Roots of Monozukuri showcases the Creative Spirit in Japanese Automaking
The Roots of Monozukuri: Creative Spirit in Japanese Automaking exhibit illuminates key elements of Japanese design philosophy in the years preceding its climb to market dominance in the 1970s.
To show its appreciation for the world of JDM, Peterson museum is hosting a new exhibit that will be showcasing several models that have made a milestone in the car industry.
The Petersen highlights JDM with a new exhibit “The Roots of Monozukuri: Creative Spirit in Japanese Automaking”.
Monozukuri, translated from Japanese, means “production” and “craftsmanship.” For this collection, the Petersen will showcase a variety of vehicles that embody this spirit, combining artistic craftsmanship with production methods that revolutionized the car industry. Historically significant vehicles from the Lane Motor Museum in Nashville, Tennessee and other private collections will also be on display.
Some highlights at the Roots of Monozukuri exhibit will include the Prince Skyline, Toyota 2000GT, Honda N600, and the rotary-powered Mazda Cosmo, and other Japanese iconic cars such as a 1936 Toyoda AA (replica) and a 1937 Datsun Model 16 Coupe.
According to the Petersen’s official page, “This exhibition seeks to be a comprehensive representation of the products of the Japanese automotive industry before 1970… seeking to include vehicles that have never been shown in America before and therefore have not yet shaped contemporary American perceptions of Japanese automaking, we will explore how and why Japan’s automotive industry has come to dominate the road.”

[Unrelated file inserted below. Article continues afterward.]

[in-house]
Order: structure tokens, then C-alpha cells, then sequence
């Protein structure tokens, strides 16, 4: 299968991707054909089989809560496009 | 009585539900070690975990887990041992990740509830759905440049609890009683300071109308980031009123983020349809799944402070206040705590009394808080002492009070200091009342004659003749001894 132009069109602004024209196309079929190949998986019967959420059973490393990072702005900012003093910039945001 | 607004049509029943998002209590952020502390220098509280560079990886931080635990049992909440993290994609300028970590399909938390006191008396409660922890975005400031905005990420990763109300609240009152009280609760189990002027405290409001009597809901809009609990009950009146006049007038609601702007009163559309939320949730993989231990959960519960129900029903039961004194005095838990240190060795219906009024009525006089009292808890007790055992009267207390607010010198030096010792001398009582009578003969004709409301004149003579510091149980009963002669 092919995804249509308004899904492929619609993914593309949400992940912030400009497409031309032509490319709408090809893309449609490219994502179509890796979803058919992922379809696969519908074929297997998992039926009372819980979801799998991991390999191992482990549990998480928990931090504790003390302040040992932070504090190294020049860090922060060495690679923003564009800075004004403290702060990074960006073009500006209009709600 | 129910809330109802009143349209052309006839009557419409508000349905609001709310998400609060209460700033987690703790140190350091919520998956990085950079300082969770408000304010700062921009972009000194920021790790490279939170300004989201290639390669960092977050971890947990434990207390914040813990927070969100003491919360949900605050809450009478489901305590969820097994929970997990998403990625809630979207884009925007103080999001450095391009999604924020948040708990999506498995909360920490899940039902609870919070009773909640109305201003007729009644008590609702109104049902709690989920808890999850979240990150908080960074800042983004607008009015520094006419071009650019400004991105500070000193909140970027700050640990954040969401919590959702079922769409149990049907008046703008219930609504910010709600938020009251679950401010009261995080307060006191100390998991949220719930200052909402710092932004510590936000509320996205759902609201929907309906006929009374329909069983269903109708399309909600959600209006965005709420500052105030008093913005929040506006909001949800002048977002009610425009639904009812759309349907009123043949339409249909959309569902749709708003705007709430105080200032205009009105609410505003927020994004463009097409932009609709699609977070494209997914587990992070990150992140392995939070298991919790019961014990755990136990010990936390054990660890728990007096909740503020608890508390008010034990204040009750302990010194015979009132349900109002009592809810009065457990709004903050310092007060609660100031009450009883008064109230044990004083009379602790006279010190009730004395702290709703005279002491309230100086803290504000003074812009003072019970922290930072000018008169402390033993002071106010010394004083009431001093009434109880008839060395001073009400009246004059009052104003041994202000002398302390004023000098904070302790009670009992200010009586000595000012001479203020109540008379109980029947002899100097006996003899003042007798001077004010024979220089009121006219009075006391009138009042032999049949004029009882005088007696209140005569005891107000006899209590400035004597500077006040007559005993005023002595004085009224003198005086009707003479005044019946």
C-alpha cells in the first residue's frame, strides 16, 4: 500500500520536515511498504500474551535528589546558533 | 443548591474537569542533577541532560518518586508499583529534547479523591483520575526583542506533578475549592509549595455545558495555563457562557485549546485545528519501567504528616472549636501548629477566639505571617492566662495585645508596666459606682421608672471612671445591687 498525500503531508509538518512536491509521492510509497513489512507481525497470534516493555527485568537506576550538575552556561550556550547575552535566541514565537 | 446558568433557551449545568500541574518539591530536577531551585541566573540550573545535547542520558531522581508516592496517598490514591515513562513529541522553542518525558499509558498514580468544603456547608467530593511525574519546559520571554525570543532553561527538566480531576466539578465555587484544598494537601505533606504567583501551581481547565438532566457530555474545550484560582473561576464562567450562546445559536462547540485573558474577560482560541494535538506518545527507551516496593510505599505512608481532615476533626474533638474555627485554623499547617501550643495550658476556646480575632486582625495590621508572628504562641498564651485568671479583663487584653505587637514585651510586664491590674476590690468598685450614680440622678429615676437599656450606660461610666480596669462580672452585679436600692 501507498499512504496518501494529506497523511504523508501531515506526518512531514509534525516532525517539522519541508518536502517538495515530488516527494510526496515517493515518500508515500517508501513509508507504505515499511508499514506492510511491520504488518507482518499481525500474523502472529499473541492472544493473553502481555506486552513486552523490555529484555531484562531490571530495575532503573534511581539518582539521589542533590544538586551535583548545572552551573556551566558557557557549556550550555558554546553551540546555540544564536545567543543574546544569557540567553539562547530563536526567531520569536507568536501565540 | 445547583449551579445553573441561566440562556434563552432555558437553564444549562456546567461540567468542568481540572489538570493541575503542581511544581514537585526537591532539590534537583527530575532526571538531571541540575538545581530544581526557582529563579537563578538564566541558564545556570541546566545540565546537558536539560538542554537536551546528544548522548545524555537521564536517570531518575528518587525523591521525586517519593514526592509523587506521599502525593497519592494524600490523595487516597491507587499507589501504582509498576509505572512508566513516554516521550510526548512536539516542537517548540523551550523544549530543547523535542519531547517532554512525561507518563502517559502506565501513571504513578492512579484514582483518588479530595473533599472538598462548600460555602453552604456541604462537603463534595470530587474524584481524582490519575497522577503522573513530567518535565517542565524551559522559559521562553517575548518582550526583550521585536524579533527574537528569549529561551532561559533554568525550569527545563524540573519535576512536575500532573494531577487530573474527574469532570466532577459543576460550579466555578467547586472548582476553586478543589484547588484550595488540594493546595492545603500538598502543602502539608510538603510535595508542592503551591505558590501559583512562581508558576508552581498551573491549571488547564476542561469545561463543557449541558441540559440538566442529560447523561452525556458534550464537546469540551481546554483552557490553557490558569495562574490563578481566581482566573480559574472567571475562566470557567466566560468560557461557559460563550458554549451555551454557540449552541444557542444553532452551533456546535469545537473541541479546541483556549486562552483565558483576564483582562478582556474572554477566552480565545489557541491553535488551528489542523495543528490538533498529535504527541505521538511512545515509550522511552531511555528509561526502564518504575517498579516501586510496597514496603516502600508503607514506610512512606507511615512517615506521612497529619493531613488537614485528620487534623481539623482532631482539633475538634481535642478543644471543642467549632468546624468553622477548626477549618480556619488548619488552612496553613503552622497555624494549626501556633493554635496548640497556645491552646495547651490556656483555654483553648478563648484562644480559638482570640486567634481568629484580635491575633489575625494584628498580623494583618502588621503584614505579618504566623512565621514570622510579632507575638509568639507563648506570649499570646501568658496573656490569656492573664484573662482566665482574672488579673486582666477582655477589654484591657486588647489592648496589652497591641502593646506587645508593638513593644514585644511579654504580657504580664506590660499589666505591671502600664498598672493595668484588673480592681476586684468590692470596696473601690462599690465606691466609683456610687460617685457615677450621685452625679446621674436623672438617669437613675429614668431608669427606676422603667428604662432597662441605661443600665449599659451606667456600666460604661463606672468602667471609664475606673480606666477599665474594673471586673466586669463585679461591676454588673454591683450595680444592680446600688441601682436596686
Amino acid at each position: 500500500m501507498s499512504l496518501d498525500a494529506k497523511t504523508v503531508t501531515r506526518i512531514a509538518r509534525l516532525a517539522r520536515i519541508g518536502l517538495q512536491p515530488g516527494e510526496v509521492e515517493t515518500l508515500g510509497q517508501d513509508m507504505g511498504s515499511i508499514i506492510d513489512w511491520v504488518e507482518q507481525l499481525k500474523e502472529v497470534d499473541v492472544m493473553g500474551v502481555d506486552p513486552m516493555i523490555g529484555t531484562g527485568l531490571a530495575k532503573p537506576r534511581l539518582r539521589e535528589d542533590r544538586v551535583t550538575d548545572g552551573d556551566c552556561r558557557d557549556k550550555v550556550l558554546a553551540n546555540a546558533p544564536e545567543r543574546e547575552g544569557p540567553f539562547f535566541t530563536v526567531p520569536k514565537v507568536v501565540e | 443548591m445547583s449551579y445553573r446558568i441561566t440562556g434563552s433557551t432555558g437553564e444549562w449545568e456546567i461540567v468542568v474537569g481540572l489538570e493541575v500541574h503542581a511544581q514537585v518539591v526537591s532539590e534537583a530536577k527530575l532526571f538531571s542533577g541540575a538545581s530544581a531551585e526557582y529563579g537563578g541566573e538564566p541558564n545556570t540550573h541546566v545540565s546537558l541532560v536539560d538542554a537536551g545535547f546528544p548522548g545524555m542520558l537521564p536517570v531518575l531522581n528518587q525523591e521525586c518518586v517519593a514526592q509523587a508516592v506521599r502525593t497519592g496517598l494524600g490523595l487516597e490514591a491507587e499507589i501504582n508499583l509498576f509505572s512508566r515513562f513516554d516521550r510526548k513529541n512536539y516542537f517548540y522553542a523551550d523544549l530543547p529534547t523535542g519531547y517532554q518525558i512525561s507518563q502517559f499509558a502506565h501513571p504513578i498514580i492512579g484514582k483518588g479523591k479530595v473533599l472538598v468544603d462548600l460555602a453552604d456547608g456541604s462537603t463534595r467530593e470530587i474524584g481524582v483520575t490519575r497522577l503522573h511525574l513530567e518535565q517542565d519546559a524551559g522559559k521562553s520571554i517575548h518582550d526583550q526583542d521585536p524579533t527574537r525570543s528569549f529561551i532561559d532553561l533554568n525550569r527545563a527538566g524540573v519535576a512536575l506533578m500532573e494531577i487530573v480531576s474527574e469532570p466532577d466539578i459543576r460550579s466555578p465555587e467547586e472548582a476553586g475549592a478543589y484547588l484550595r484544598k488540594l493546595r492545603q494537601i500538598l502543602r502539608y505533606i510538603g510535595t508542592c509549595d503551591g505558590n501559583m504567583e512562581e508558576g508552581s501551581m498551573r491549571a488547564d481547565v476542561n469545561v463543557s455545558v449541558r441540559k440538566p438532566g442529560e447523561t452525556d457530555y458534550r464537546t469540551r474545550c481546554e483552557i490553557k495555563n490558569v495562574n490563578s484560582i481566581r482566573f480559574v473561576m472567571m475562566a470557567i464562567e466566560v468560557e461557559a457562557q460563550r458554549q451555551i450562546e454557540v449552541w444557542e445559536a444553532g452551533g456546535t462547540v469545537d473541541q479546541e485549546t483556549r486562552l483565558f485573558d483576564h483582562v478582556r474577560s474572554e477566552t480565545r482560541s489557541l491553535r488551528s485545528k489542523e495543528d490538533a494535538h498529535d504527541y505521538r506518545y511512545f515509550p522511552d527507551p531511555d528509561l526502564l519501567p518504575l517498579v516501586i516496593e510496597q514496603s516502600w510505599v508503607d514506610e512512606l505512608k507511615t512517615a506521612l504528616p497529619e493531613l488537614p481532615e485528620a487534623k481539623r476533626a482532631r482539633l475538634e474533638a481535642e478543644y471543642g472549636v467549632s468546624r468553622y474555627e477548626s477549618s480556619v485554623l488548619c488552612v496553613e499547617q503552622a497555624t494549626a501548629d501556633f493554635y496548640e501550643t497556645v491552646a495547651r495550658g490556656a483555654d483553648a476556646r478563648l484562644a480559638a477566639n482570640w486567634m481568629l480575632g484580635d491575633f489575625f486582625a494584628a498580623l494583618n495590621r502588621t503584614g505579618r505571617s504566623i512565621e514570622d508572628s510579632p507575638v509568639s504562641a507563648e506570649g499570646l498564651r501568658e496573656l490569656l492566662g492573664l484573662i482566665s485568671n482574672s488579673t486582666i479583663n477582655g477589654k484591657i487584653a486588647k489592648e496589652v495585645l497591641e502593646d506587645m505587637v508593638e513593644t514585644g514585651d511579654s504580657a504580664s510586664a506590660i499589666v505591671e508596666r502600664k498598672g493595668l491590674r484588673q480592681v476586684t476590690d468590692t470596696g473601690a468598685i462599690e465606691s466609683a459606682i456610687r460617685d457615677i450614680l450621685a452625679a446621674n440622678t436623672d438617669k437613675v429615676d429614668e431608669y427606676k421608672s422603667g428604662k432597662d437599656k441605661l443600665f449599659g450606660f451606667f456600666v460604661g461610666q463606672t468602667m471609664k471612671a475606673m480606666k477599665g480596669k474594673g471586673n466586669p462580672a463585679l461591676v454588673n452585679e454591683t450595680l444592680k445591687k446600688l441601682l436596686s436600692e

In contrast to the Monozukuri exhibit’s factory flawless examples, the second exhibit at the museum, “Fine Tuning”, will display some Japanese models that have been customized for racing. This allows the guests to examine the rise of Japanese car customization in Japan and the United States, as well as the mutual influences that redefined the individual car cultures. Some of the customs on the list includes a tubbed and caged Honda Civic drag racer, a wide-body Mazda RX-3, and a rear wheel drive Scion TC that ran in Formula D.
“Japanese custom cars can be categorized into several styles, from the classic tuner style to wild and elaborate customs.” the Petersen said in a release.
“Many of these vehicles have never been examined in a museum setting, making their inclusion an opportunity to augment visitors’ perceptions of Japanese cars,” Peterson continued explaining the vision of the exhibit. A second exhibit called “Fine Tuning: Japanese-American Customs” will highlight tuner cars and its impact on the American car market.
The Roots of Monozukuri exhibit will run from now through April 14, 2019, with general admission tickets available for purchase. Even if old Japanese steel isn’t your cup of tea, there are some other display such as “The Porsche Effect” up at the museum.
Tickets for ‘The Roots of Monozukuri: Creative Spirit in Japanese Automaking’ are for sale at Petersen.org